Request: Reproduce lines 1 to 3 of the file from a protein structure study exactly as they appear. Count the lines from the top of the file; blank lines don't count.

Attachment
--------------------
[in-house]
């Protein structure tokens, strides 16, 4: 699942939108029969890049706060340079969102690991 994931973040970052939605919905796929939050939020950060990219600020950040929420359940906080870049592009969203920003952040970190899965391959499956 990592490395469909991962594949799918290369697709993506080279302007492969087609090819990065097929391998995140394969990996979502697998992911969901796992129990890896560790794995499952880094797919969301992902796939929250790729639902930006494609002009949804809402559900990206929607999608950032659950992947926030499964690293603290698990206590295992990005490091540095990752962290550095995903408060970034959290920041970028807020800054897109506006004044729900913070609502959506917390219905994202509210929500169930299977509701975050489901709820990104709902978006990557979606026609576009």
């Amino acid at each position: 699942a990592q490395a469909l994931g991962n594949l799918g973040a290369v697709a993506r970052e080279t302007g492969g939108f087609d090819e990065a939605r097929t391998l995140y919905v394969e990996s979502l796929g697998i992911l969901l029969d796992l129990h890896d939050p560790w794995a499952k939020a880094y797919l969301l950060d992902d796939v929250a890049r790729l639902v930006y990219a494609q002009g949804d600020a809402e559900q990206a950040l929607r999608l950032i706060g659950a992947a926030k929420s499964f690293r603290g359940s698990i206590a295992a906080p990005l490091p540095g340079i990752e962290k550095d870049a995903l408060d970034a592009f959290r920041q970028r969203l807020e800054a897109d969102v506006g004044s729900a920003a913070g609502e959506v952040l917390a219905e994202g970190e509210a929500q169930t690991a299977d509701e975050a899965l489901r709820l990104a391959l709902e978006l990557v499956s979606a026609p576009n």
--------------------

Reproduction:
[in-house]
């Protein structure tokens, strides 16, 4: 699942939108029969890049706060340079969102690991 994931973040970052939605919905796929939050939020950060990219600020950040929420359940906080870049592009969203920003952040970190899965391959499956 990592490395469909991962594949799918290369697709993506080279302007492969087609090819990065097929391998995140394969990996979502697998992911969901796992129990890896560790794995499952880094797919969301992902796939929250790729639902930006494609002009949804809402559900990206929607999608950032659950992947926030499964690293603290698990206590295992990005490091540095990752962290550095995903408060970034959290920041970028807020800054897109506006004044729900913070609502959506917390219905994202509210929500169930299977509701975050489901709820990104709902978006990557979606026609576009």
């Amino acid at each position: 699942a990592q490395a469909l994931g991962n594949l799918g973040a290369v697709a993506r970052e080279t302007g492969g939108f087609d090819e990065a939605r097929t391998l995140y919905v394969e990996s979502l796929g697998i992911l969901l029969d796992l129990h890896d939050p560790w794995a499952k939020a880094y797919l969301l950060d992902d796939v929250a890049r790729l639902v930006y990219a494609q002009g949804d600020a809402e559900q990206a950040l929607r999608l950032i706060g659950a992947a926030k929420s499964f690293r603290g359940s698990i206590a295992a906080p990005l490091p540095g340079i990752e962290k550095d870049a995903l408060d970034a592009f959290r920041q970028r969203l807020e800054a897109d969102v506006g004044s729900a920003a913070g609502e959506v952040l917390a219905e994202g970190e509210a929500q169930t690991a299977d509701e975050a899965l489901r709820l990104a391959l709902e978006l990557v499956s979606a026609p576009n």